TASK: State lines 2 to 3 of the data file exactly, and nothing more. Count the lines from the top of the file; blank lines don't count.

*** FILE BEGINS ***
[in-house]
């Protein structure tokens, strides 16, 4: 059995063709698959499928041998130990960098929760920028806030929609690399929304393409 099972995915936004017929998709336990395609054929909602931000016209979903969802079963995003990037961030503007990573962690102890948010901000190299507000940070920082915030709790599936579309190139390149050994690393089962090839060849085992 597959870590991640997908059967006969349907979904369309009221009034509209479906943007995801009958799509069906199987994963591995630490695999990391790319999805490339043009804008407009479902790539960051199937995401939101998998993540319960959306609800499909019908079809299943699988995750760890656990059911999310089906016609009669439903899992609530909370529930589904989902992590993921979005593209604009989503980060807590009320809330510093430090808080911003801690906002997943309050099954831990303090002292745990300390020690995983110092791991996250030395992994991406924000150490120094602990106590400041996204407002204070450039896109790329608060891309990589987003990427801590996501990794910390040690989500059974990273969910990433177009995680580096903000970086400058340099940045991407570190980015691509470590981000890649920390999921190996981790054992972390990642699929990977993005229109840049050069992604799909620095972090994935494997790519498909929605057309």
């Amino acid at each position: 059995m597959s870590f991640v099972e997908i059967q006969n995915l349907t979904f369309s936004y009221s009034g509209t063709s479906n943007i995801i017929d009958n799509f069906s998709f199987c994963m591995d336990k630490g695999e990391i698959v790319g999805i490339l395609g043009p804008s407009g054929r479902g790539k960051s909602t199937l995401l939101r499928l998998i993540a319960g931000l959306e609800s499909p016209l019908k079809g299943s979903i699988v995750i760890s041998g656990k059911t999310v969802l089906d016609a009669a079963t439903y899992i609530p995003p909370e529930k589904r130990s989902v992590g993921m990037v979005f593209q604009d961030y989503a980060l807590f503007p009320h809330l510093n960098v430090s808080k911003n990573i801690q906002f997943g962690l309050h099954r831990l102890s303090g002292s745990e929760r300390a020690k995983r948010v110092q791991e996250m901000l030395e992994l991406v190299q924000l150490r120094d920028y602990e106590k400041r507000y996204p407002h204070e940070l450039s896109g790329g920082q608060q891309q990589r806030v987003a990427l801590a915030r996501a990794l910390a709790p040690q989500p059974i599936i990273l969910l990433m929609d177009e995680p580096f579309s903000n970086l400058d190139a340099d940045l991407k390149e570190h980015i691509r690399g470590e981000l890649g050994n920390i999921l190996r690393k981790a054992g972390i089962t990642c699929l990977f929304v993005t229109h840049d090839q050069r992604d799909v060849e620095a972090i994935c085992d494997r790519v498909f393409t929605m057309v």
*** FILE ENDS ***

């Protein structure tokens, strides 16, 4: 059995063709698959499928041998130990960098929760920028806030929609690399929304393409 099972995915936004017929998709336990395609054929909602931000016209979903969802079963995003990037961030503007990573962690102890948010901000190299507000940070920082915030709790599936579309190139390149050994690393089962090839060849085992 597959870590991640997908059967006969349907979904369309009221009034509209479906943007995801009958799509069906199987994963591995630490695999990391790319999805490339043009804008407009479902790539960051199937995401939101998998993540319960959306609800499909019908079809299943699988995750760890656990059911999310089906016609009669439903899992609530909370529930589904989902992590993921979005593209604009989503980060807590009320809330510093430090808080911003801690906002997943309050099954831990303090002292745990300390020690995983110092791991996250030395992994991406924000150490120094602990106590400041996204407002204070450039896109790329608060891309990589987003990427801590996501990794910390040690989500059974990273969910990433177009995680580096903000970086400058340099940045991407570190980015691509470590981000890649920390999921190996981790054992972390990642699929990977993005229109840049050069992604799909620095972090994935494997790519498909929605057309």
């Amino acid at each position: 059995m597959s870590f991640v099972e997908i059967q006969n995915l349907t979904f369309s936004y009221s009034g509209t063709s479906n943007i995801i017929d009958n799509f069906s998709f199987c994963m591995d336990k630490g695999e990391i698959v790319g999805i490339l395609g043009p804008s407009g054929r479902g790539k960051s909602t199937l995401l939101r499928l998998i993540a319960g931000l959306e609800s499909p016209l019908k079809g299943s979903i699988v995750i760890s041998g656990k059911t999310v969802l089906d016609a009669a079963t439903y899992i609530p995003p909370e529930k589904r130990s989902v992590g993921m990037v979005f593209q604009d961030y989503a980060l807590f503007p009320h809330l510093n960098v430090s808080k911003n990573i801690q906002f997943g962690l309050h099954r831990l102890s303090g002292s745990e929760r300390a020690k995983r948010v110092q791991e996250m901000l030395e992994l991406v190299q924000l150490r120094d920028y602990e106590k400041r507000y996204p407002h204070e940070l450039s896109g790329g920082q608060q891309q990589r806030v987003a990427l801590a915030r996501a990794l910390a709790p040690q989500p059974i599936i990273l969910l990433m929609d177009e995680p580096f579309s903000n970086l400058d190139a340099d940045l991407k390149e570190h980015i691509r690399g470590e981000l890649g050994n920390i999921l190996r690393k981790a054992g972390i089962t990642c699929l990977f929304v993005t229109h840049d090839q050069r992604d799909v060849e620095a972090i994935c085992d494997r790519v498909f393409t929605m057309v």